Friday, November 25, 2011

You're Never Too Old For A Field Trip

I'm getting up from my laptop this weekend and taking a field trip to Cape May, NJ.  It is the setting for the next three books I'm writing.  My husband and I visited there a few years ago on our anniversary and loved it.  Whenever I travel, something in my brain clicks. I think soaking up the different atmosphere just kicks my brain into overdrive. But all I come up with are possibilities. A general gee this is a great setting feel. Then I have to put my nose to the grindstone and figure out what the heck will happen there. It is a constant battle of rubbing the brain cells together while thinking what if?
The problem is that I shouldn't have to make this trip.  I wrote my first book, Carolina Heat, after a two day visit to Charleston.  The bulk of the book was written years after our visit.  And yet one of the things reviewers praised most was my sense of setting.  Why?  Because the feel of the city got under my skin.  The humidity as thick as a wet blanket, making it hard to breathe.  The slower pace of speaking, the amazing architecture, and the manners that only come from generations of practice all added up to something particular to that locale.  Evoking a setting in my next three books was just as easy.

But right now, I'm 20,000 words in and so far, this plot could take place near any beach.  As I mentioned, we loved Cape May, and I did get a germ of a story idea while there.  But aside from its colorful, gingerbread mansions and the beach, I can't put my finger on what makes Cape May stand out from every other Mid-Atlantic beach town.  And if I don't feel it, I can't transmit it to my readers.  To me, the setting is a supporting character - vitally important to a rich, vibrant book.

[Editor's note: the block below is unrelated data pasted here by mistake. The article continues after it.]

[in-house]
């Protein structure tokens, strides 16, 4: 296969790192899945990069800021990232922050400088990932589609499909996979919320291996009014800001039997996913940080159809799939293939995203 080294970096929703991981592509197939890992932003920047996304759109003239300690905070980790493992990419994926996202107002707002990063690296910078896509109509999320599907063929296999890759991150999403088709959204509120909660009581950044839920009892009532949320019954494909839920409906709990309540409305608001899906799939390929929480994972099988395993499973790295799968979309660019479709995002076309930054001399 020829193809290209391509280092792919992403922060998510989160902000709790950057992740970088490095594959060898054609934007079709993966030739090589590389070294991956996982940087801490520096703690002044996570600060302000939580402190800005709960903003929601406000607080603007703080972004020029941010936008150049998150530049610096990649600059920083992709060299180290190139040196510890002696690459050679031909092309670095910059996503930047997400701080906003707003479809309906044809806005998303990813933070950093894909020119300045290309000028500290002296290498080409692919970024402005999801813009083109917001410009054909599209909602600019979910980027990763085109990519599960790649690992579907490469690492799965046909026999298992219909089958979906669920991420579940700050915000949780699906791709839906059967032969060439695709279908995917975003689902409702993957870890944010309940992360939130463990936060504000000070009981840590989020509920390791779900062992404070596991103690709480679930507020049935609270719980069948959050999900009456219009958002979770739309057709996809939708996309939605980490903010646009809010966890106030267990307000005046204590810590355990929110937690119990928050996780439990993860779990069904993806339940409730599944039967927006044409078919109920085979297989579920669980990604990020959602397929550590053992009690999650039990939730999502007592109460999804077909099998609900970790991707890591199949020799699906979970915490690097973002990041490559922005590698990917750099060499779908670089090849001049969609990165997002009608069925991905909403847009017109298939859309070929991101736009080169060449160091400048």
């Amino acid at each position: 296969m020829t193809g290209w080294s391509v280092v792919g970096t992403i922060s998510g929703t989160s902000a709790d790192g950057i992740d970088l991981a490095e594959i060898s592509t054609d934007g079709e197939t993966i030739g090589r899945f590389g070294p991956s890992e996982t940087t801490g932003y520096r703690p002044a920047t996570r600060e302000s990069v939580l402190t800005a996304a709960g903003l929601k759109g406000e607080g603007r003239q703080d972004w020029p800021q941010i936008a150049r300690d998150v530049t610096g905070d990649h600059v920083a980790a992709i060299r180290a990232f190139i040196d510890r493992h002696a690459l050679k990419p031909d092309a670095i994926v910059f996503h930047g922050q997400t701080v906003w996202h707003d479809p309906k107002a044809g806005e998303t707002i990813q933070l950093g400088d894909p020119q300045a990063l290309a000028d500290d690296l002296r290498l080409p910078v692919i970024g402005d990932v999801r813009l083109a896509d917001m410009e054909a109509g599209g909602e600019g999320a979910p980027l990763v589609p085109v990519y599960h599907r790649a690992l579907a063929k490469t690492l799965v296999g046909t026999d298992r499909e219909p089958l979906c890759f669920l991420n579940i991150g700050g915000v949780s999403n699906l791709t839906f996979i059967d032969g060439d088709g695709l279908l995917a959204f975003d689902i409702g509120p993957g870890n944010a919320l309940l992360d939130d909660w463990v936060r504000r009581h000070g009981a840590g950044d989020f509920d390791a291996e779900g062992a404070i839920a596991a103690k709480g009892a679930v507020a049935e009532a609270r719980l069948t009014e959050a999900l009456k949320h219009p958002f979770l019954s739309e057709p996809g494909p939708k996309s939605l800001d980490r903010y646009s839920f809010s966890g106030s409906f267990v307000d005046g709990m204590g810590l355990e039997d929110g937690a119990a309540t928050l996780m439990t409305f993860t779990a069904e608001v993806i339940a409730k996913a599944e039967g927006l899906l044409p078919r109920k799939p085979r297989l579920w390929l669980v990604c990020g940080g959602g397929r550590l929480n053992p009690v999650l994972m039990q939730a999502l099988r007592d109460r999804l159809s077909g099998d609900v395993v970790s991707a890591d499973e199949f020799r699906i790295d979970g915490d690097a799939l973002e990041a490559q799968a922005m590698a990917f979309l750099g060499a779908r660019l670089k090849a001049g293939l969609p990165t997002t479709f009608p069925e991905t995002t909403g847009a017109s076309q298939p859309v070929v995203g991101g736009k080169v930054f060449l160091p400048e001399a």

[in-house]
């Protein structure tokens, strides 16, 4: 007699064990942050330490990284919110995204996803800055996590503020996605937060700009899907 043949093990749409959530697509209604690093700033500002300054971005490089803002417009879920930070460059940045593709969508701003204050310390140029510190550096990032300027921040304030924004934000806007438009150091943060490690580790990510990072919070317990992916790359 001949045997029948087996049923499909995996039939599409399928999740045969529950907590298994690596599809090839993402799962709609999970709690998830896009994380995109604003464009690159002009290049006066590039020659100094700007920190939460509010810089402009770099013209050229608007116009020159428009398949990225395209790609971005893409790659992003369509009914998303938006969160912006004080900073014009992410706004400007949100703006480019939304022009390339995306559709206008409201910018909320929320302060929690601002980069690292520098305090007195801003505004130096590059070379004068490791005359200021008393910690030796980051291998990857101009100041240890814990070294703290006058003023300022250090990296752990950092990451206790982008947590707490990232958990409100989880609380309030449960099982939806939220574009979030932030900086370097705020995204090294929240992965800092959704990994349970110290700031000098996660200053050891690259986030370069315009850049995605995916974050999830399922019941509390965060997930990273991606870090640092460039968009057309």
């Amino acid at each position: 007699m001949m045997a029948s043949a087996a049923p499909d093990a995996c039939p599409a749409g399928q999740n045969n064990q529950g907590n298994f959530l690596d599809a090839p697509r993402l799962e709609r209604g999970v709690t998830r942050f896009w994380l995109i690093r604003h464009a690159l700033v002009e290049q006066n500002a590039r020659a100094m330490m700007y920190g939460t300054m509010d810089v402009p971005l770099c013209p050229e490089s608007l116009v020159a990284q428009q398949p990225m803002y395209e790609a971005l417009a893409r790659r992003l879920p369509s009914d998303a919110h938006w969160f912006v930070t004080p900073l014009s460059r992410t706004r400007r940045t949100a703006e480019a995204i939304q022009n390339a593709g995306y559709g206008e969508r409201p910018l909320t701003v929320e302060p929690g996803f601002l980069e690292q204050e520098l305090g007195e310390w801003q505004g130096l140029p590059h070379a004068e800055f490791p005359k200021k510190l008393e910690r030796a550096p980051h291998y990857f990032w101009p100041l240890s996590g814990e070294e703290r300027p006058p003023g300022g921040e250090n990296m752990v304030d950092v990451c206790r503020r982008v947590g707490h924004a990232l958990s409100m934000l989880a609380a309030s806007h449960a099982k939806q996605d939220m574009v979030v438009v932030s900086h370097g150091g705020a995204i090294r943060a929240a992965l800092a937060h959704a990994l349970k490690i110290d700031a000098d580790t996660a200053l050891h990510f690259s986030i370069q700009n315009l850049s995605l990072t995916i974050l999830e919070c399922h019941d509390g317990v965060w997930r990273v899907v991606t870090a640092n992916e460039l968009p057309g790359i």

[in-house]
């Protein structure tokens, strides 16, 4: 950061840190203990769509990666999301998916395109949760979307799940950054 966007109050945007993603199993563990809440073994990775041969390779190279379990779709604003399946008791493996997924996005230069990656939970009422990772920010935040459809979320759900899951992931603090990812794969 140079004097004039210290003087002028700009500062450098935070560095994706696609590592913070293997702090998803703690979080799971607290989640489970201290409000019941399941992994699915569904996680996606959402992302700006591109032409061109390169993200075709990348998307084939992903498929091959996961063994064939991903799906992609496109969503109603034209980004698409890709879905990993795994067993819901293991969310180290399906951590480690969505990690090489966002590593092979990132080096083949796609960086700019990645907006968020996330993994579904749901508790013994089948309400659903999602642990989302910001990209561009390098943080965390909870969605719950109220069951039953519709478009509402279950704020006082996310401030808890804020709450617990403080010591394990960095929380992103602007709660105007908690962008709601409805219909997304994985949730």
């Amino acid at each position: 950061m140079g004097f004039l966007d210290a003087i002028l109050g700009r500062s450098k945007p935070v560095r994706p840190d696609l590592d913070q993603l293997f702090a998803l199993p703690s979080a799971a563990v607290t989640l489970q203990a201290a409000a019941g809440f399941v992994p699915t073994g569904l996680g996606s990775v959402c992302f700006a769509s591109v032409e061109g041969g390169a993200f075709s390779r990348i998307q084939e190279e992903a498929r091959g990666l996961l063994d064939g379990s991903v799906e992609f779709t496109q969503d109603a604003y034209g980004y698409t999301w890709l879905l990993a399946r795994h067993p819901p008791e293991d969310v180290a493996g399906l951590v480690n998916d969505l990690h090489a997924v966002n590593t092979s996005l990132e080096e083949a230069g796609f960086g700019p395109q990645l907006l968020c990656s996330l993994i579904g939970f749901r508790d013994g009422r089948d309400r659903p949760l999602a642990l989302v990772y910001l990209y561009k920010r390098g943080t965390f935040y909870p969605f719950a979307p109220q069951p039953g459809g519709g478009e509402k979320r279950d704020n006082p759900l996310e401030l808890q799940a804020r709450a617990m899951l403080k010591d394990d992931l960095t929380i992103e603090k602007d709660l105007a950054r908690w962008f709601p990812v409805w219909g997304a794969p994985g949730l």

So I'm off on a field trip.  I'm going to visit the lighthouse, a WWII bunker, a winery, a pedestrian mall, a gorgeous hotel where John Philip Sousa used to perform, and a few restaurants.  Oh, and, if I plan it right, stroll Sunset Beach at sunset.  I will soak in the local flavor, come hell or high water.  I'm spending the night in one of those gingerbready-looking mansions, and I won't leave until I know I can transport you there in a few sentences.

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